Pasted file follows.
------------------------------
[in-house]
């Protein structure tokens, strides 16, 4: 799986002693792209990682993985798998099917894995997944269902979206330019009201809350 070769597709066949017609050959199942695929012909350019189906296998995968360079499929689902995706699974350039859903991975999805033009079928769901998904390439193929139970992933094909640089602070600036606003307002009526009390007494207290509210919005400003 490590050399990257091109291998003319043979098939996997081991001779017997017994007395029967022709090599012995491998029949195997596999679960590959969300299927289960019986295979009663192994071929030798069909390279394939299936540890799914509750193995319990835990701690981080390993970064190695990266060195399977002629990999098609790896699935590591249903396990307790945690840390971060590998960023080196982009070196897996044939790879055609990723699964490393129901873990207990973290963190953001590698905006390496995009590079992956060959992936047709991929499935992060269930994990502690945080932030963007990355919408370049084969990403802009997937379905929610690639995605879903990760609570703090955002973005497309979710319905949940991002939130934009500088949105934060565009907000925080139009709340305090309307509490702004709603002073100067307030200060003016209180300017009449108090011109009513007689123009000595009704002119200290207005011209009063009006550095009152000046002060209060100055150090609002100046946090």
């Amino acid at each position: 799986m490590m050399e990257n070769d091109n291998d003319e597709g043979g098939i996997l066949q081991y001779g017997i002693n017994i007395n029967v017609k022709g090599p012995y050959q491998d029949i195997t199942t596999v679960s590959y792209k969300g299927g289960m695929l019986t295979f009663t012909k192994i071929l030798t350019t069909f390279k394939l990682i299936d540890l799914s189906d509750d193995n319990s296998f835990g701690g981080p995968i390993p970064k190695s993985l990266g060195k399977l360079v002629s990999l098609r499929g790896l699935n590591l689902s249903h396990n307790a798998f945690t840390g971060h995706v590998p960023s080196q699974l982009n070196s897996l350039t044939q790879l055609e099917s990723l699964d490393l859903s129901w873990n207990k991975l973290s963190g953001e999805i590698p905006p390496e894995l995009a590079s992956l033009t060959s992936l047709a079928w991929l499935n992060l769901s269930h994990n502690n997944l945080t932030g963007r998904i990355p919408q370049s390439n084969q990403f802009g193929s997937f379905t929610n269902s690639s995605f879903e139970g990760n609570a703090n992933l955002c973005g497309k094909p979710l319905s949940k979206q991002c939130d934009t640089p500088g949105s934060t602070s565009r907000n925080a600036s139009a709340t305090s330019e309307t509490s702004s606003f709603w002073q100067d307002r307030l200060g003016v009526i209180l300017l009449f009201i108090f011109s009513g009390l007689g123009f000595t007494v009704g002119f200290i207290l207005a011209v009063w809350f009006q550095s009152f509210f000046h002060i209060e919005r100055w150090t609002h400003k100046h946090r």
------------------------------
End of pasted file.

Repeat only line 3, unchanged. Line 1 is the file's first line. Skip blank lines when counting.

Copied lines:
């Amino acid at each position: 799986m490590m050399e990257n070769d091109n291998d003319e597709g043979g098939i996997l066949q081991y001779g017997i002693n017994i007395n029967v017609k022709g090599p012995y050959q491998d029949i195997t199942t596999v679960s590959y792209k969300g299927g289960m695929l019986t295979f009663t012909k192994i071929l030798t350019t069909f390279k394939l990682i299936d540890l799914s189906d509750d193995n319990s296998f835990g701690g981080p995968i390993p970064k190695s993985l990266g060195k399977l360079v002629s990999l098609r499929g790896l699935n590591l689902s249903h396990n307790a798998f945690t840390g971060h995706v590998p960023s080196q699974l982009n070196s897996l350039t044939q790879l055609e099917s990723l699964d490393l859903s129901w873990n207990k991975l973290s963190g953001e999805i590698p905006p390496e894995l995009a590079s992956l033009t060959s992936l047709a079928w991929l499935n992060l769901s269930h994990n502690n997944l945080t932030g963007r998904i990355p919408q370049s390439n084969q990403f802009g193929s997937f379905t929610n269902s690639s995605f879903e139970g990760n609570a703090n992933l955002c973005g497309k094909p979710l319905s949940k979206q991002c939130d934009t640089p500088g949105s934060t602070s565009r907000n925080a600036s139009a709340t305090s330019e309307t509490s702004s606003f709603w002073q100067d307002r307030l200060g003016v009526i209180l300017l009449f009201i108090f011109s009513g009390l007689g123009f000595t007494v009704g002119f200290i207290l207005a011209v009063w809350f009006q550095s009152f509210f000046h002060i209060e919005r100055w150090t609002h400003k100046h946090r």